(CNSNews.com) – As Russia on Thursday begins war games with Belarus that have heightened Western concerns about Ukraine’s security, the arrival in the Black Sea of another six Russian warships for “naval exercises” is adding to tensions.
On Wednesday it emerged that Russia has scheduled live-fire exercises for large swathes of sea on either side of the Crimean Peninsula, in a move that could affect major Ukrainian ports.
The Ukrainian government’s coastal warnings include alerts that naval “missile and gunnery firing exercises” will be held from February 13-19, making “navigation dangerous” in the designated areas.
“Russia has declared huge parts of the Black and the Azov Sea as ‘closed zones’ due to ‘fire exercises,’” tweeted Sergej Sumlenny, a Berlin-based expert on Eastern Europe. “The current closure has effectively blocked every Ukrainian harbor: Odesa, Mykolaiv, Kherson, Skadovsk on the Black Sea – and COMPLETELY blocked Mariupol and Berdyansk on Azov.”
“We don’t want any panic, but this is very similar to preparing for something like the ‘sea blockade’ of Ukrainian ports. About which we’ve been warning for 2 years,” Andrii Klymenko, editor of Black Sea News, a Ukrainian monitoring group, wrote in a Facebook post.
Klymenko said the areas of the Black and Azov seas demarcated for the exercises allow “no corridors for the passage of trade vessels,” a development which he said had not been seen for the past eight years.
While the naval drills appear to be taking place from Sunday through February 19, more than 500 miles to the north the Russia-Belarus joint military exercises named Union Resolve 2022 are due to kick off on Thursday and run through February 20.
The reported presence of more than 100,000 Russian troops near Ukraine’s eastern borders has sparked one of the most serious disputes between Moscow and the West since the end of the Cold War. Russia, which annexed Crimea in 2014 and supports separatists in the eastern Ukraine Donbass region, denies any intention to further invade the country.
Russia’s defense ministry reported on Tuesday that six large landing ships had entered or were shortly to enter the Black Sea through Turkey’s Bosphorus strait, to conduct exercises.
It did not provide details of the planned Black Sea exercises, other than to say they were part of a broader series of exercises in January and February being held in all Russian Navy areas of responsibility, from the Atlantic to the western Pacific, and from the Mediterranean to the waters of the Arctic north of Russia, and involving a total of more than 140 warships and support vessels.
“The main focus of the exercises is to work out the actions of the navy and aerospace forces to protect Russian national interests in the world ocean, as well as to counter military threats to the Russian Federation from sea and ocean directions,” the ministry said.
The amphibious landing ships heading into the Black Sea come from Russia’s Baltic and Northern fleets. Five of the six are Ropucha-class ships, each capable of landing battle tanks, armored vehicles, and some 300 soldiers along shorelines.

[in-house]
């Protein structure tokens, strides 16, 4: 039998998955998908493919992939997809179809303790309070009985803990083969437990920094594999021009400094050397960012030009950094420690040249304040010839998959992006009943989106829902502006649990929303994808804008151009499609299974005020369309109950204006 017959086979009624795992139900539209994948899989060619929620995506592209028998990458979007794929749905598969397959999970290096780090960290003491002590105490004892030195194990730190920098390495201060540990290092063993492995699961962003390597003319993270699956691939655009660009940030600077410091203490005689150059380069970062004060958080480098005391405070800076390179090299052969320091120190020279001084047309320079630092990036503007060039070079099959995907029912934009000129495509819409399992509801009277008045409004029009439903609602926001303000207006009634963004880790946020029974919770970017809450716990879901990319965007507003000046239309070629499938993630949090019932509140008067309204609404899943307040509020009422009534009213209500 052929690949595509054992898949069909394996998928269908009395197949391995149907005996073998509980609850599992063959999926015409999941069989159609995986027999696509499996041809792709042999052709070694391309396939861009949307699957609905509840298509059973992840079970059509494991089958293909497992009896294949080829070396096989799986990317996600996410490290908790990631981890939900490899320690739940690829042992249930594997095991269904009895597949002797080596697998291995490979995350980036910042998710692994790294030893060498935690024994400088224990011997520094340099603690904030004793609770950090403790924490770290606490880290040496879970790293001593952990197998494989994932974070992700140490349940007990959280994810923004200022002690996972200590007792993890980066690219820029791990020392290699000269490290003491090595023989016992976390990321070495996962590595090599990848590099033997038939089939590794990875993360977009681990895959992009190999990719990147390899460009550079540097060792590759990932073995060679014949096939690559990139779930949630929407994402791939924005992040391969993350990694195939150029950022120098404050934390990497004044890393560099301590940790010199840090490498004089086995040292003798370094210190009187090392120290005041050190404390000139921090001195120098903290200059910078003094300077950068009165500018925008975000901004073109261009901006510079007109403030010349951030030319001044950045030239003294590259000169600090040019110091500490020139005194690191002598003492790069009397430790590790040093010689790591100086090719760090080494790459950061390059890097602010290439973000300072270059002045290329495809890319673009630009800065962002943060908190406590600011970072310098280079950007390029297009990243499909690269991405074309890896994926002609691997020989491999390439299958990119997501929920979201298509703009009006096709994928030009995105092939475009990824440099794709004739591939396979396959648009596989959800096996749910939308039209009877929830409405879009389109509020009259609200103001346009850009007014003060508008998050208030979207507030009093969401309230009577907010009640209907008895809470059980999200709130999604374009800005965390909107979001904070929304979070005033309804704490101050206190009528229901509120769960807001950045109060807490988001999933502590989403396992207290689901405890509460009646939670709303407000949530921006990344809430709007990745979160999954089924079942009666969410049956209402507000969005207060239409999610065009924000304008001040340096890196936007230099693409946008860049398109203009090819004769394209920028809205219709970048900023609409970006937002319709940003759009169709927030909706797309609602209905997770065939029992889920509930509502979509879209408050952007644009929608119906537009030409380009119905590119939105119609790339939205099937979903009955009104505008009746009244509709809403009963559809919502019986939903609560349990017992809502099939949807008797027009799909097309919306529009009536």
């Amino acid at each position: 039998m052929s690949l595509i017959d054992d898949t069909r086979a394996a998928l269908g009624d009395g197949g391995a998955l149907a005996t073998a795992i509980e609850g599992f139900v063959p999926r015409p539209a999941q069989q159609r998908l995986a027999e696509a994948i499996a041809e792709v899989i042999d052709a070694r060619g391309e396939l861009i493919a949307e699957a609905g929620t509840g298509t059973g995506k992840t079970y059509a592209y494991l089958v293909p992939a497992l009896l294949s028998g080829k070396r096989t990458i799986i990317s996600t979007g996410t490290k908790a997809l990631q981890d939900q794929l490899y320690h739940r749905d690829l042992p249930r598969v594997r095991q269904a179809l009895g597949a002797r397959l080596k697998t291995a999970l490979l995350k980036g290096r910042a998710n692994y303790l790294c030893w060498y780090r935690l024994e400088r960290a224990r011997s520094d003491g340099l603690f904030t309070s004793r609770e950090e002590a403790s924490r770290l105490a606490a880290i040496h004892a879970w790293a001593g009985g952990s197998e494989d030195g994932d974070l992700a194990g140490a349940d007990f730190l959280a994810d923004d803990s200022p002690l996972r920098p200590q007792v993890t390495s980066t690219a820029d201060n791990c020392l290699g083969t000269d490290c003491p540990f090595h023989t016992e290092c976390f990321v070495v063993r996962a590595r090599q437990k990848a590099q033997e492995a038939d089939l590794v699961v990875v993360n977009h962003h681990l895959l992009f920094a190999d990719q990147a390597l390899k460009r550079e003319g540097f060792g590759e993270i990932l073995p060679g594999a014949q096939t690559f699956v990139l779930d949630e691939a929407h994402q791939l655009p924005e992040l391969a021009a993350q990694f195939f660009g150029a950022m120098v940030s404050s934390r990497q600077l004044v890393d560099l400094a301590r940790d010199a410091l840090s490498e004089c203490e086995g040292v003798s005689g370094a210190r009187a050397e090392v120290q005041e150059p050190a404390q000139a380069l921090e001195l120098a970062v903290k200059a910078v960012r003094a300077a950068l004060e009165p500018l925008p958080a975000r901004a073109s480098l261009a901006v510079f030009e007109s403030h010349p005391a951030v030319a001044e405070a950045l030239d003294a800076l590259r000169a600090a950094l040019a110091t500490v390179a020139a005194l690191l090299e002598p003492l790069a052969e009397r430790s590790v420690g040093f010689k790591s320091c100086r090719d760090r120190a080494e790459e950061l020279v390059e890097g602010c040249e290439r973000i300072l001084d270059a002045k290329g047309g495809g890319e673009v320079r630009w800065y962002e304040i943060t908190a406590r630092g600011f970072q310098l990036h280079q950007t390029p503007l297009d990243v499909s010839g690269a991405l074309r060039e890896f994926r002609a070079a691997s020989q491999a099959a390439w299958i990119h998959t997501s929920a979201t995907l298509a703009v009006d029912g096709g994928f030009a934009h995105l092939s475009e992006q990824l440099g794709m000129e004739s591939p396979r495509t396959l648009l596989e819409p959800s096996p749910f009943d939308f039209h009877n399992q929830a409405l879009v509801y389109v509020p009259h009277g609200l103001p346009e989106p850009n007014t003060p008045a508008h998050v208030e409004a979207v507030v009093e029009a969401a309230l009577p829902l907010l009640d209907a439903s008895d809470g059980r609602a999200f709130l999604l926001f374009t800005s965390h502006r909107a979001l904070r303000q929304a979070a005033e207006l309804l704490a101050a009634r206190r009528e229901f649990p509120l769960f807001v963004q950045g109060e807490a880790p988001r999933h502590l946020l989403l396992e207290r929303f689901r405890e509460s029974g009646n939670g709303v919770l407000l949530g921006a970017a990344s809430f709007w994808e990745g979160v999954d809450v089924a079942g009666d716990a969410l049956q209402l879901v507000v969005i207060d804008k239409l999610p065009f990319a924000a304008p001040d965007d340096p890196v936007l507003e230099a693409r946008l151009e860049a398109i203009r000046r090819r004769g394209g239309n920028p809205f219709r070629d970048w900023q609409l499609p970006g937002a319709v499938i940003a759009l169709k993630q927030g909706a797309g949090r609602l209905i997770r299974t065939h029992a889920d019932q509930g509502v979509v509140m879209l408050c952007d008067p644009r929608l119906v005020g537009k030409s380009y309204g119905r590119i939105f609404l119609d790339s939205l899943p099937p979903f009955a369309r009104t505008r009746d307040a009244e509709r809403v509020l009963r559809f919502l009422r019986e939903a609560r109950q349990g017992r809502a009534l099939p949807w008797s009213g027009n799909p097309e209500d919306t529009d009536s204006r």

Ropucha-class vessels were used to land equipment and personnel in Georgia during Russia’s 2008 war.
The sixth large landing ship, the Pyotr Morgunov, is a more modern and larger vessel, with similar capabilities to land tanks, armed personnel carriers, and around 300 Marines.
Three of the ships were photographed making their way through the Bosphorus near Istanbul on Wednesday night local time. The other three, according to the defense ministry, were en route to the Bosphorus from the southwest.
According to Black Sea News, the Russian Navy this month has deployed 17 major warships, including seven missile ships, in the Black Sea – more than twice the number that were in the strategic waterway in December, when it had eight major warships, including five missile ships.
Earlier this week Pentagon press secretary John Kirby said he had no updates about U.S. Navy movements in the Black Sea, but confirmed that the Harry S. Truman carrier strike group was in the Mediterranean, operating with the French carrier, Charles de Gaulle.
Last month it was reported that Truman and its strike group had been placed under NATO operational command, for “the first time since the Cold War.”
After French President Emmanuel Macron met with Russian President Vladimir Putin in Moscow on Monday, Macron said Putin had given an assurance he would not further escalate the situation around Ukraine.
A Kremlin spokesman later disputed that Putin and Macron had reached any such “deal.”
Aside from the deployment of more Russian warships to the Black Sea, the U.S. has seen no indication that Moscow is moving to de-escalate around Ukraine.
“We have continued to see, even over the last 24 hours, additional capabilities flow from elsewhere in Russia to that border with Ukraine and in Belarus,” Kirby said at a Pentagon briefing on Wednesday.
“The numbers continue to grow,’ he said. “We maintain that he's north of 100,000 [troops], for sure, and he continues to add to that capability. We also see indications that additional battalion tactical groups are on their way.”
Kirby said Putin was adding to his options every day.
“Every day he adds to his capabilities. Every day he continues to destabilize what is already a very tense situation.”
Kirby said the Russian president could easily de-escalate “by moving these forces back home, and by committing to a diplomatic path forward.”